WHAT DRIVES COLLECTIVE DECISION MAKING? – SPIRITS OR MINUTES?

By Prof. Keyoor Purani

In my academic career over decade and a half, not surprisingly, I probably would have spent more hours in meetings than in classes. Having been part of various academic systems and decision making processes actively, I believe that I have fair exposure of different processes followed especially in academic institutions that range on a continuum from top-down to bottom-up. The question I am reflecting upon is not ‘if a collective decision making system is appropriate for institutions such as IIMs’. But, it is what should it be driven by? Should it be norm driven or rule driven, values driven or process driven and hence spirit driven or minutes driven? Where does the emphasis lie? How should the collective pressures to ensure effectiveness of such system be channelized?

Having closely witnessed collective decision-making system for last one decade in IIM system, I feel that spirit driven collective decision making system scores better than minutes driven collective decision making system. Let me share 3 arguments in support of my opinion:

Having closely witnessed collective decision making system for last one decade, I feel that spirit driven collective decision making system scores better than minutes driven collective decision making system. Let me share 3 arguments in support of my opinion:

1.       Minutes driven system demand perfection:

One can carefully draft minutes, rules, and processes only to realize that they still have lacunae. Further, rapid changes in environment and chaos in super systems make processes obsolete in no time. Perfection has no limits. It is humanly impossible to envisage all the complexities of a dynamic system that exists in practical life.  Thus, despite enormous efforts and utmost care in democratically drafted processes and rules, there would be limitations with respect to guiding relevant, actionable decisions. Also, not only the systems need to be perfect, but the custodians too need to be perfect. Unlike machines, humans make mistakes (i.e. in violating the processes, drafting the minutes) – quite often inadvertent, sometimes constrained and rarely intentional. What becomes important in conditions like this, is something which is relatively absolute – the essence, the spirit behind the decision or action.

2.       Minutes driven system is vulnerable to political agenda or personal vendetta:

Most processes and rules can be manipulated with slight tact. With complete adherence to the processes, one can still drive the agenda. This is seen all over in a large, complex democracy like ours. Such vulnerability of process driven systems increases manifold where people have challenges with regard to their basic needs, requirements and/or are overloaded with several issues. Lack of involvement arising from this make them immune to processes. Even if the minutes are circulated to wider community, how many have time and interest to read them carefully and point out inadequacies? Who has time to watch live broadcast of parliamentary proceedings shown on dedicated channels? Process manipulators conveniently take advantage of information overload. On the other hand, selective errors can be blown up without the context, to create sensation, sometimes with personal vendetta. In such cases the judgments made by bystanders are largely based only on partial information shared by the so called whistleblower.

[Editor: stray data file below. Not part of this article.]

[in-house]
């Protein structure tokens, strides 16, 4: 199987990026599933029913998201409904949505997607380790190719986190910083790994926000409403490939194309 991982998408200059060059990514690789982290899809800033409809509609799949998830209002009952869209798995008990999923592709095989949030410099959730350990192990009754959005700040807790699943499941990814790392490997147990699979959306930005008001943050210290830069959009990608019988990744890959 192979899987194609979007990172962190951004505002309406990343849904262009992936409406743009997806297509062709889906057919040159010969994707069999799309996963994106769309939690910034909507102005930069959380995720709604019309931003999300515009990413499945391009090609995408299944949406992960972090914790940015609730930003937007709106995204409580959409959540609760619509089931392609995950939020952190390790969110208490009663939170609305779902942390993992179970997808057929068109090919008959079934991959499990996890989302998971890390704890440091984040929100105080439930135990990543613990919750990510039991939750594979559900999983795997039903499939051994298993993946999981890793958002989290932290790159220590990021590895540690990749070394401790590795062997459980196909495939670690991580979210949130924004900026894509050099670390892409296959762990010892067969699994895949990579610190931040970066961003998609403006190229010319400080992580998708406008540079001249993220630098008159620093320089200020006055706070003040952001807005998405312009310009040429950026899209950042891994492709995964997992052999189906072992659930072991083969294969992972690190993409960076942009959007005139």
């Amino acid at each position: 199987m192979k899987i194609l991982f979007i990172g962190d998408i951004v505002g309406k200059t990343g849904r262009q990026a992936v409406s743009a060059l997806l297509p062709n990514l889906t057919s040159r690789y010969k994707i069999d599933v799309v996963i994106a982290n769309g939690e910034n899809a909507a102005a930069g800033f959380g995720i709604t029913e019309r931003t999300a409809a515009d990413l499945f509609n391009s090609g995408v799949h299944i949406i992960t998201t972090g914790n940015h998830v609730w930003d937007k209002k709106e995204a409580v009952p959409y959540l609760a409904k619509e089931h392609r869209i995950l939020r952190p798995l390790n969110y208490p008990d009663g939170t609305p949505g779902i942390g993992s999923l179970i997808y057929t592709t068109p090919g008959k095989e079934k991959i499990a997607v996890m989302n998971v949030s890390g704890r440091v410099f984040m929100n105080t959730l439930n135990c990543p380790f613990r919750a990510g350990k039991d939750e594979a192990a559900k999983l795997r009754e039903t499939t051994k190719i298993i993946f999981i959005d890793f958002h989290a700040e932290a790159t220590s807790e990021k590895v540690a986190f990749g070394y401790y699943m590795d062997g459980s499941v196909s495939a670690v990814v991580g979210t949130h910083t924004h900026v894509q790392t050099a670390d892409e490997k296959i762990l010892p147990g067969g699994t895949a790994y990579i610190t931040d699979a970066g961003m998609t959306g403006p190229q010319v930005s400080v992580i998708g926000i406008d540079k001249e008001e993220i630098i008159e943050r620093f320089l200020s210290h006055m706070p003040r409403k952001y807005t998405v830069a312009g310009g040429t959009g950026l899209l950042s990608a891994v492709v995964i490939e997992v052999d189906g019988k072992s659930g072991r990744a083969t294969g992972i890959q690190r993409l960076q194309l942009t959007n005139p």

3.       Minutes driven system has severe limitations for growing organizations:

As a fully evolved, developed organization or institution is likely to be near-perfect, process driven approach has more merits in such contexts. However, dynamic, fast-growing organizations make a challenging context for process-driven systems of decision making particularly keeping the performance, output, productivity, development of the organizations in mind. It is easy to follow process and lead to negligible outcomes. It is also safe for decision-makers and executives to follow process and do not worry about the lost opportunity. This drives status-quo and eventual deterioration of the organization as executives tend to take safer approach to follow –which is minute driven- irrespective of the merits of the process and lost opportunities.

It is also important to realize that spirit driven system doesn’t completely disregard the processes. In fact, values driven system assumes that appropriate processes are chosen, amended in appropriate way and shared with the concerned by the executives concerned. Hence, it is important not to get dragged into minutes mania or process obsession without paying attention to the full context or spirit behind ‘violation of any rule’. If attention is shifted to larger issue on how spirit driven collective decision making system is made robust, the futile fascination with minutes and processes would automatically come to an end. The focus can then shift to issues like how does organization induct people with high professional and personal values? How does it develop mechanism to share organizational values? And how to encourage applying values while steering collective decision making?

Keyoor Purani is Professor of Marketing at IIM Kozhikode. Views expressed here are his personal views.

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